Yesterday's news that News Corporation are throwing the staff at News Of The World to the wolves by closing the paper is surely a new low in corporate cynicism. Few, if any, of those at the paper now were there during the time of the scandals, yet it is their jobs being sacrificied - presumably to protect the jobs of those who were there but are now part of the News Corporation management: Rebekah Brooks, James Murdoch and, of course, Rupert Murdoch. It's not as if the Murdochs are famous for being hands-off.
The most cynical part of the News Corporation ploy is the near-certainty that once the dust settles there will be a launch of The Sun On Sunday, or some such title, looking remarkably similar to the old NoW, and hoping to pick up the same old advertising contracts. Meanwhile this prospect is likely to help keep the old NoW staff from saying too much, as they will be hoping for jobs on the 'new' paper.
David Cameron, UK Prime Minister, is desperately spinning, hoping to avoid too much of the flak, whilst keeping his News Corp buddies as sweet as possible. I anticipate an intended end-game where the various inquiries decide that all of the British media has behaved badly, not just the News Corp titles which led the 'race to the bottom' in newspaper standards in the first place; where News Corps gets given full control of BSkyB; and where nothing meaningful changes.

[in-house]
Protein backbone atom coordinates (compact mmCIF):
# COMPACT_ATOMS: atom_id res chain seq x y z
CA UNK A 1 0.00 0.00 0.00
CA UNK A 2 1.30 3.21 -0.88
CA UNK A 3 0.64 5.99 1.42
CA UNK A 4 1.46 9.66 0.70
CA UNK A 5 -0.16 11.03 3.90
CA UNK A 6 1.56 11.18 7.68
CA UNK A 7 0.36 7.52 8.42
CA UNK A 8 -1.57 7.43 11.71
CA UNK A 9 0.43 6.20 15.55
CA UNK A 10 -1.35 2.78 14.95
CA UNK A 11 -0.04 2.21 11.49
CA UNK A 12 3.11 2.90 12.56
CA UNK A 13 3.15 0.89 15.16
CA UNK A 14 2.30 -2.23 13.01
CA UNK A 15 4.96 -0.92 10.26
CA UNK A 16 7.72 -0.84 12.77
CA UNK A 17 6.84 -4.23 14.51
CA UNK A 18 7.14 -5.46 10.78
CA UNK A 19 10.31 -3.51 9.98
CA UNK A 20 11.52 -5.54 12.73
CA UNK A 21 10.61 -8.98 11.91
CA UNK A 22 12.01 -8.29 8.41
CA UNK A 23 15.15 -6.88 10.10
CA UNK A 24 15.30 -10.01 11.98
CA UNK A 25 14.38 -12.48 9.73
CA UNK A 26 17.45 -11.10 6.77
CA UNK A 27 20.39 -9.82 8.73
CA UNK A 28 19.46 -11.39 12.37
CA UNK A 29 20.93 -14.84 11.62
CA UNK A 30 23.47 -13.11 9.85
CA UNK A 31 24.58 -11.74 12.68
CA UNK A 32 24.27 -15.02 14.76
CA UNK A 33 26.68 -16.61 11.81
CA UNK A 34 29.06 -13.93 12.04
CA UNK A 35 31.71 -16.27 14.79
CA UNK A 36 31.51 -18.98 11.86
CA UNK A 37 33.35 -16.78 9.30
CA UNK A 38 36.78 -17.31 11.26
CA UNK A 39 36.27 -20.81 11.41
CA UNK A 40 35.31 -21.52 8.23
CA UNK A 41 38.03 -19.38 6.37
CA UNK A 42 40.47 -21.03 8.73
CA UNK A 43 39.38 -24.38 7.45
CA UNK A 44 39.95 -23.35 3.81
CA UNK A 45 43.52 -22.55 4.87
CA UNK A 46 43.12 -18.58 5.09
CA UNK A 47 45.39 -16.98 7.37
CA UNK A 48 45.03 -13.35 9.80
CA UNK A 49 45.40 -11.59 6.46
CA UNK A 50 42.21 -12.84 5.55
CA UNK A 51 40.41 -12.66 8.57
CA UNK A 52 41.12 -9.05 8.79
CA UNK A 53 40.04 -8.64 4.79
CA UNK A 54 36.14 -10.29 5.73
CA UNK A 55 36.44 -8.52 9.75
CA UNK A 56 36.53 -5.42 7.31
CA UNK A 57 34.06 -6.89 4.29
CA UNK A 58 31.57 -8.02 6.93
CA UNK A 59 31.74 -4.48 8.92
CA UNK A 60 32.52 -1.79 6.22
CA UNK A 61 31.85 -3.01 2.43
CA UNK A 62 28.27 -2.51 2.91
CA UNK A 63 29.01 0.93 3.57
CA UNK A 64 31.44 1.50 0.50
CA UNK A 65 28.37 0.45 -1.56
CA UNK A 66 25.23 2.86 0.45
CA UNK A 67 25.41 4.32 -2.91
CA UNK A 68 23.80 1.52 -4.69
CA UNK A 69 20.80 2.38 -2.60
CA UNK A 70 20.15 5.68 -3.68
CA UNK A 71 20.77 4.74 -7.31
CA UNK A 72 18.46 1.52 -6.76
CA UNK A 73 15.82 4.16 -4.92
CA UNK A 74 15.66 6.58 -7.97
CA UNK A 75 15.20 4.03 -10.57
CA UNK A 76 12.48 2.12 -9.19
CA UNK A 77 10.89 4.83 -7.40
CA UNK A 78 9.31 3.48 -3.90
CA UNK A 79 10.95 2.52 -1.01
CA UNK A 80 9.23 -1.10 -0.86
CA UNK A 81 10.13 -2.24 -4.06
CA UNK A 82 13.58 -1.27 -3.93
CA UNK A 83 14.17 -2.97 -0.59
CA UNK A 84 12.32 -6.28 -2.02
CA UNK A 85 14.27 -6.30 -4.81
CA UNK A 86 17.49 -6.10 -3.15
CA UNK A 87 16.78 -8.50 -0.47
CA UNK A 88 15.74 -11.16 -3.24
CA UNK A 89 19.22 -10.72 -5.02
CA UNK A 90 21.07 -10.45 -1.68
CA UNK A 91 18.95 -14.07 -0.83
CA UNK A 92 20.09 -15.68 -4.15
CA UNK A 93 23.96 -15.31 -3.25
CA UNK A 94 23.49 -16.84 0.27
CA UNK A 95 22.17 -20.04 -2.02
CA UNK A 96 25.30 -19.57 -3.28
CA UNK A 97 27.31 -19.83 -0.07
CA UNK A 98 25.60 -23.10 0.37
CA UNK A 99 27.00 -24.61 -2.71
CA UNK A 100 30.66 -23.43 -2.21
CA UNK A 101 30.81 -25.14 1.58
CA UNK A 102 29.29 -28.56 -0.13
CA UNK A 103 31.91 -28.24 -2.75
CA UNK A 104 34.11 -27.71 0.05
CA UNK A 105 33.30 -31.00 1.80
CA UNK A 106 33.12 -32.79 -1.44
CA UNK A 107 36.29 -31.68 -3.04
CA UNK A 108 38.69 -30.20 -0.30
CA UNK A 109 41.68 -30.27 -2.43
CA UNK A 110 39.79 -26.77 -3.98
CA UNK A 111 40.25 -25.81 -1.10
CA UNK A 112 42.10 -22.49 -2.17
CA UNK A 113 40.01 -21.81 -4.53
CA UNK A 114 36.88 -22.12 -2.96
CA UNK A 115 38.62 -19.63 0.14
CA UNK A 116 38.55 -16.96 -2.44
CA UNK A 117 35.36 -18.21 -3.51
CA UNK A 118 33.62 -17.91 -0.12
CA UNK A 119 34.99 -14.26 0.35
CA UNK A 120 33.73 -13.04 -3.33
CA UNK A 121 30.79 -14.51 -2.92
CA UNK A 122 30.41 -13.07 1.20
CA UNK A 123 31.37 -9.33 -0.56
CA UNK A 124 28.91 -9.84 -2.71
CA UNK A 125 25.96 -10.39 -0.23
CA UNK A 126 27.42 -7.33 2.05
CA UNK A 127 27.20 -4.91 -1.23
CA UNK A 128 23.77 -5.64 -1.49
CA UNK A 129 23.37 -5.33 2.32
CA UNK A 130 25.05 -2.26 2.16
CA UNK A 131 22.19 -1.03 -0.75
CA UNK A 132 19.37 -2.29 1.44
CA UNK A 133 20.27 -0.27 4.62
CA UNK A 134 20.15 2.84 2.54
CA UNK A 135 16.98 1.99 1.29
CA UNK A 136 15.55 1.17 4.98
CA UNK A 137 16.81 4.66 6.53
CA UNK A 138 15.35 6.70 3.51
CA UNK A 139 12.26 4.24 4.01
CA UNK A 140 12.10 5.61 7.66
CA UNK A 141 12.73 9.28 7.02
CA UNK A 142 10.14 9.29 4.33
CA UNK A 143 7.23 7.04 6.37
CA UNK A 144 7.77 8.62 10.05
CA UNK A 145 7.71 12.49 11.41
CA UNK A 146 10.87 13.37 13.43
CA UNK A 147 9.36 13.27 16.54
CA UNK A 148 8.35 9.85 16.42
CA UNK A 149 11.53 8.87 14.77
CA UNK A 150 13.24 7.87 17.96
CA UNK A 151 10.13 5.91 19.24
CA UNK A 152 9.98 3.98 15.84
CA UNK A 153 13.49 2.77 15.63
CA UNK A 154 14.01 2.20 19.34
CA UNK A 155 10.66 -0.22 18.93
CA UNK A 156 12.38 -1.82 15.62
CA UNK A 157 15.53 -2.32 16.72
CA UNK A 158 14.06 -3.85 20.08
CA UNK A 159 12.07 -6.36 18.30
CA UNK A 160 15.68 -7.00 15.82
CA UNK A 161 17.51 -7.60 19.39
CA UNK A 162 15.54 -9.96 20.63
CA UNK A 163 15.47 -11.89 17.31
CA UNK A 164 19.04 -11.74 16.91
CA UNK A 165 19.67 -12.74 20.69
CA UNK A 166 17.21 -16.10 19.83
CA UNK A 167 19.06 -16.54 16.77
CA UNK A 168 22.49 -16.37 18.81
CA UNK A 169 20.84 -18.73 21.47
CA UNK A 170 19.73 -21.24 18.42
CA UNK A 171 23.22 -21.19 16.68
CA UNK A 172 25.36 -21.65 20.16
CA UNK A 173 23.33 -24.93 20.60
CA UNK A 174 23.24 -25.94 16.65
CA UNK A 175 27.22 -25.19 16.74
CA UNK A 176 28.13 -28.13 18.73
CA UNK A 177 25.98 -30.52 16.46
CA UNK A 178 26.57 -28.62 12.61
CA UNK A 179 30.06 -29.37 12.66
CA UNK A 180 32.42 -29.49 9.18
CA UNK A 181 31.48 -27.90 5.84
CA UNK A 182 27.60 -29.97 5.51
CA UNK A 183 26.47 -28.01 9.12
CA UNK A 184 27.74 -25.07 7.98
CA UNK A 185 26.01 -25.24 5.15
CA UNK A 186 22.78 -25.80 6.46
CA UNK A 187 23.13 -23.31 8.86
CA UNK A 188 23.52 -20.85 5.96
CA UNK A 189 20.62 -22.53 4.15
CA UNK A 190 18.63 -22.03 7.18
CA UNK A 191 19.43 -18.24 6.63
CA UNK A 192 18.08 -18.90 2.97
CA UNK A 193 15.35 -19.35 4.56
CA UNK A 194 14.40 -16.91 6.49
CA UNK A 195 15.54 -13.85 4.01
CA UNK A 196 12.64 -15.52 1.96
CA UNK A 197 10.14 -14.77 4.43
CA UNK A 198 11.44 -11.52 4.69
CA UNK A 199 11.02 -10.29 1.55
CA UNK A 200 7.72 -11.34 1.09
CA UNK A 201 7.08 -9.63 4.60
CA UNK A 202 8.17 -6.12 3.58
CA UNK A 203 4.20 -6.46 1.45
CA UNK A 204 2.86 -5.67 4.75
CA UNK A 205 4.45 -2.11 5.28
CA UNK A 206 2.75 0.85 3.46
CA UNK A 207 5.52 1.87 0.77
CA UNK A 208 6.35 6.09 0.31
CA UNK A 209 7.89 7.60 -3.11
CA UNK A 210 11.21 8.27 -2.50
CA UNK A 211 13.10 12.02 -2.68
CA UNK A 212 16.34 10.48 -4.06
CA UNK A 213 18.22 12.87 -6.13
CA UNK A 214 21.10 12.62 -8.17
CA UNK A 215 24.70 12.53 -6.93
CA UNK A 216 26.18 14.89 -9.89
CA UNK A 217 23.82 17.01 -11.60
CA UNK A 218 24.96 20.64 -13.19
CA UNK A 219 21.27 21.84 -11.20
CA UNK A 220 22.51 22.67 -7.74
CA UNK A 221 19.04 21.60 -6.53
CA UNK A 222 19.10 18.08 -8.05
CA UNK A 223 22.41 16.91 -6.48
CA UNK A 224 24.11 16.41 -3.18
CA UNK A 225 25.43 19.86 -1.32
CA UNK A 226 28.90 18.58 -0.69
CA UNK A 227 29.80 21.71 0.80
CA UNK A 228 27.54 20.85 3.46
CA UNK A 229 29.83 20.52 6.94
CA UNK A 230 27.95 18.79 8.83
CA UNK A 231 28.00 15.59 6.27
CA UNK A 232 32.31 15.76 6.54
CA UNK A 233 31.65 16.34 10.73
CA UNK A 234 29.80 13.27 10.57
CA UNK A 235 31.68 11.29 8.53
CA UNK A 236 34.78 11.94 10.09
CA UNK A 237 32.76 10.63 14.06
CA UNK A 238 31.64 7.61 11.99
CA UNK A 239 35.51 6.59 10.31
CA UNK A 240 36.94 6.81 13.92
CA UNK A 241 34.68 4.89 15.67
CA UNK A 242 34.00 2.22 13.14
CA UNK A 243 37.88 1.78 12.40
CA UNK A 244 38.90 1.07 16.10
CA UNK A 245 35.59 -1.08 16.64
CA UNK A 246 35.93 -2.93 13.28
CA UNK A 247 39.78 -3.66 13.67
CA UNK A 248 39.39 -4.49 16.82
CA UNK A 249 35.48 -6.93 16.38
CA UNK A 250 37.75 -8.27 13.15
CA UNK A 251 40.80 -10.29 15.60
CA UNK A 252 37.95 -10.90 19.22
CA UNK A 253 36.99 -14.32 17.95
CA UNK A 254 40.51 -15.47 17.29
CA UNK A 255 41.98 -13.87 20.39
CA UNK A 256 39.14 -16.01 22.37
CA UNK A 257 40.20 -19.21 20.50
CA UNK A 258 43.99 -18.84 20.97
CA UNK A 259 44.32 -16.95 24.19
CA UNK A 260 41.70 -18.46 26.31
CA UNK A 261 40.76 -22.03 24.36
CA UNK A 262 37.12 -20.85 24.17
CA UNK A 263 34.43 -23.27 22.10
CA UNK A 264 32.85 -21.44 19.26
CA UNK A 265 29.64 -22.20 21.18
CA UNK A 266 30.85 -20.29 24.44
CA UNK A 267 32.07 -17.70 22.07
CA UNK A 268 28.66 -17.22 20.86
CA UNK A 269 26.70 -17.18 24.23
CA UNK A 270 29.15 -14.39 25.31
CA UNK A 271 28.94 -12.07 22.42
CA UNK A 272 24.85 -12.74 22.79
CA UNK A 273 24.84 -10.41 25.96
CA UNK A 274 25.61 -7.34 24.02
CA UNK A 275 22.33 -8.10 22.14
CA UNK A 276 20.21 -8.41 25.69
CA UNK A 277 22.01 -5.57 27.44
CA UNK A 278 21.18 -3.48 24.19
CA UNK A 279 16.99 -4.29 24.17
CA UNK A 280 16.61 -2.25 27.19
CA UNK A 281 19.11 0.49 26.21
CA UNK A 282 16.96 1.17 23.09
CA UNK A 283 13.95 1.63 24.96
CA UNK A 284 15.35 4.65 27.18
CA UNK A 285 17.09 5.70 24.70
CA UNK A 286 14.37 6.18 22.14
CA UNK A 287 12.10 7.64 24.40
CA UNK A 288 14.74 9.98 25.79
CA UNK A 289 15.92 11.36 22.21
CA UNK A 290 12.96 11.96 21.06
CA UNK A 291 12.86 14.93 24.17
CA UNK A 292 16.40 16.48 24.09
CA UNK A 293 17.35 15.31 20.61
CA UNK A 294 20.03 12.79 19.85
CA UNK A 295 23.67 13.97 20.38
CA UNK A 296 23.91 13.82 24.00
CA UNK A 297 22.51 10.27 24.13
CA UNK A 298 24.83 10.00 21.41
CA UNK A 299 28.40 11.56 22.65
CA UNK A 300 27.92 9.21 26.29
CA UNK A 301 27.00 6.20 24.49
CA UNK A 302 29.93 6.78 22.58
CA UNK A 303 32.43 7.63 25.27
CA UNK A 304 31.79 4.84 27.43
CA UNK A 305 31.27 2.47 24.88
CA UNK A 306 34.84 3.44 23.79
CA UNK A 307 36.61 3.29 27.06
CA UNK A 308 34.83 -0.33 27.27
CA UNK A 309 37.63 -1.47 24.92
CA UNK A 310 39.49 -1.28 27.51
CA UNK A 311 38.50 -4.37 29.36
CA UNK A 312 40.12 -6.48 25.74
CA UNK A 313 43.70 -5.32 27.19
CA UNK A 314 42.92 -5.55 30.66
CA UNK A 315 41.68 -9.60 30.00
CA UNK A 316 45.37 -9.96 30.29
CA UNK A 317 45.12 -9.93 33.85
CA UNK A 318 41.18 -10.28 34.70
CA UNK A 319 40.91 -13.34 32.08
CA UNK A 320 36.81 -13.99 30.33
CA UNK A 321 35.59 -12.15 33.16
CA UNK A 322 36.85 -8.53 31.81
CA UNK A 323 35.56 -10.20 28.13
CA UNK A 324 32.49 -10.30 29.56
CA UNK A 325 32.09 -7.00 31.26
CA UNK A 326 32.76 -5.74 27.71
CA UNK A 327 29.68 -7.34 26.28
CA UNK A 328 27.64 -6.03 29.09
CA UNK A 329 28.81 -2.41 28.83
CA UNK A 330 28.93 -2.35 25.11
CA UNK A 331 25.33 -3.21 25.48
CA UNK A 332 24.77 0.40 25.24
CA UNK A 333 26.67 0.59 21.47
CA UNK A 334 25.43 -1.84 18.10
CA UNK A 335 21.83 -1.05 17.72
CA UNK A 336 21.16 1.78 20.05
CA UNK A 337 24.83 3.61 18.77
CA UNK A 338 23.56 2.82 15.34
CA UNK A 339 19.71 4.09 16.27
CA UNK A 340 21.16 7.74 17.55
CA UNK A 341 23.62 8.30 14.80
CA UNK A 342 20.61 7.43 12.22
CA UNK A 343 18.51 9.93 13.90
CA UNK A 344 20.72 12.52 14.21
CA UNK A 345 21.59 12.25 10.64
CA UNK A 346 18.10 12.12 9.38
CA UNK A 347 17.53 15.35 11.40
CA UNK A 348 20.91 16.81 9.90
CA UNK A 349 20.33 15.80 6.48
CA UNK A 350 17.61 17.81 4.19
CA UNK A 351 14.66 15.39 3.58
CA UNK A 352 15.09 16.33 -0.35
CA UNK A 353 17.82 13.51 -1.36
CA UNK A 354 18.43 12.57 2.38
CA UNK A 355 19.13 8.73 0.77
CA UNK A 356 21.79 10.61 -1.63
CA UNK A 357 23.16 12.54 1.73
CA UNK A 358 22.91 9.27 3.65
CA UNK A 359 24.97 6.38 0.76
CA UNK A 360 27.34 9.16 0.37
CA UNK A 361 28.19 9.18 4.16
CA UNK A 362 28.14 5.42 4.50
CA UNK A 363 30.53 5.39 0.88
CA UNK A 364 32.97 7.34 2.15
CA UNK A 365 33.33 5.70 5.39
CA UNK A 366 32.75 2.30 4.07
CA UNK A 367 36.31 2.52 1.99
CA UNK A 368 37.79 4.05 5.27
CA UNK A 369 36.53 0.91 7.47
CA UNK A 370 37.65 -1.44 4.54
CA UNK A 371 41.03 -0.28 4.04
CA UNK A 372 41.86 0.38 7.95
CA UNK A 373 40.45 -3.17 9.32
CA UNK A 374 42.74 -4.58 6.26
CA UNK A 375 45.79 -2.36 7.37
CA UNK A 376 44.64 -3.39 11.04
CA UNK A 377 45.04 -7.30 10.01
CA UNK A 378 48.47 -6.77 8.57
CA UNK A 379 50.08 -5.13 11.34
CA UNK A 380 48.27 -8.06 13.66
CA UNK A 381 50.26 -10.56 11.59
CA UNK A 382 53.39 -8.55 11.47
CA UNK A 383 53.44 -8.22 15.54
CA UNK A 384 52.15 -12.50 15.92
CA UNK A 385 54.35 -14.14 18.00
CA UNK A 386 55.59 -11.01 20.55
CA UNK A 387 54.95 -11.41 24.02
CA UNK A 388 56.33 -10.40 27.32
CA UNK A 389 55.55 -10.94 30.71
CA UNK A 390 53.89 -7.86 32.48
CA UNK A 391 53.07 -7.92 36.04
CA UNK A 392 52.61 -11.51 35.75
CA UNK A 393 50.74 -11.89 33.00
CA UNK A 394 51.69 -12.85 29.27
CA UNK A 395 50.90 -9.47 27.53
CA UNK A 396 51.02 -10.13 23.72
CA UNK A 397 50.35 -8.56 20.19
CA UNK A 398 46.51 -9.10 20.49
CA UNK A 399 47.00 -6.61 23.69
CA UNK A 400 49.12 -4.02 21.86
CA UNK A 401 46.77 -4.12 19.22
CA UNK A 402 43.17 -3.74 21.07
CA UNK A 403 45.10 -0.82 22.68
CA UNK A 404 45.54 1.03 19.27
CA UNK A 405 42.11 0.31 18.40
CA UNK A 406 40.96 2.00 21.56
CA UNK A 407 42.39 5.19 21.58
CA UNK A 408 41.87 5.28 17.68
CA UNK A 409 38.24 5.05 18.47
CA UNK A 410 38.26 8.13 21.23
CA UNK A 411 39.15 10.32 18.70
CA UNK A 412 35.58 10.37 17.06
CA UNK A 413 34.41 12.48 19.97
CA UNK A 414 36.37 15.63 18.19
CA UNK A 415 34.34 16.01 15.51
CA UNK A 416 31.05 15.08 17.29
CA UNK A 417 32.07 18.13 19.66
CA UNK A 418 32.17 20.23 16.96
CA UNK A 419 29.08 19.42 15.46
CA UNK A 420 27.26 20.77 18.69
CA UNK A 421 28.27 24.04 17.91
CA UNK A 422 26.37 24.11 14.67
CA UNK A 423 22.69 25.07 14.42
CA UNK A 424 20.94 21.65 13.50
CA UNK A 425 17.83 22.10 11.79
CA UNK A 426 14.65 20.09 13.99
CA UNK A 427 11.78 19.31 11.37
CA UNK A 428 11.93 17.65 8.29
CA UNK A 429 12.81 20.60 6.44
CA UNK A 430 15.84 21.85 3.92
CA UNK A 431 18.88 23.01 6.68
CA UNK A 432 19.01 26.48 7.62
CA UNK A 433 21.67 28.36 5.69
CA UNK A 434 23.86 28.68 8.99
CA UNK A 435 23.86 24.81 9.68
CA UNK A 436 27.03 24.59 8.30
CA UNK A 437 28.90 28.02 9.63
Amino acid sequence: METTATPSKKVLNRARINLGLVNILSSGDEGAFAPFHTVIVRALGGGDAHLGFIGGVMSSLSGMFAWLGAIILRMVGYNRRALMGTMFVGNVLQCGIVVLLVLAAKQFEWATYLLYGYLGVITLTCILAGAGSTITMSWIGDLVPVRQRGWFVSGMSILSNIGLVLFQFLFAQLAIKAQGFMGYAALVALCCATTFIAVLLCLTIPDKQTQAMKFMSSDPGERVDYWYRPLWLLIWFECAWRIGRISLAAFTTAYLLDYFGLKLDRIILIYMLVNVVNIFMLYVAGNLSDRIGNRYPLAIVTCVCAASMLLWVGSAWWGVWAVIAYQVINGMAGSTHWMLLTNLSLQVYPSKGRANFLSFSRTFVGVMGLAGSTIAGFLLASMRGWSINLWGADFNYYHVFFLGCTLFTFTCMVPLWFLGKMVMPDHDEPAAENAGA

I hope for, but don't expect, rules restricting the amount of control one organisation - never mind one individual - has over the British media, with News Corp having to sell its shares in BSkyB; along with significant restrictions on cross-subsidies which distort the media marketplace (for instance, those manipulations which gave Murdoch his large stake in BSkyB in the first place). I also hope for a major clampdown on tax avoidance by large multi-nationals, such as News Corp, since these tax dodges give such organisations an unfair, and distorting, advantage over those organisations who do pay their taxes. In addition, I'd like to see nationality rules, such as those in the US (if they still apply?), restricting who owns major parts of the British media in the first place, but that's unlikely to happen.
One important question in the kerfuffle to come will be how effectively Andy Coulson has been silenced. He was editor of the News Of The World immediately after Rebekah Brooks/Wade, so it seems likely that he knows where some of the evidence is hidden. Since he is obviously being sacrificed by News Corp to protect her, I wonder why he should continue to keep her secrets?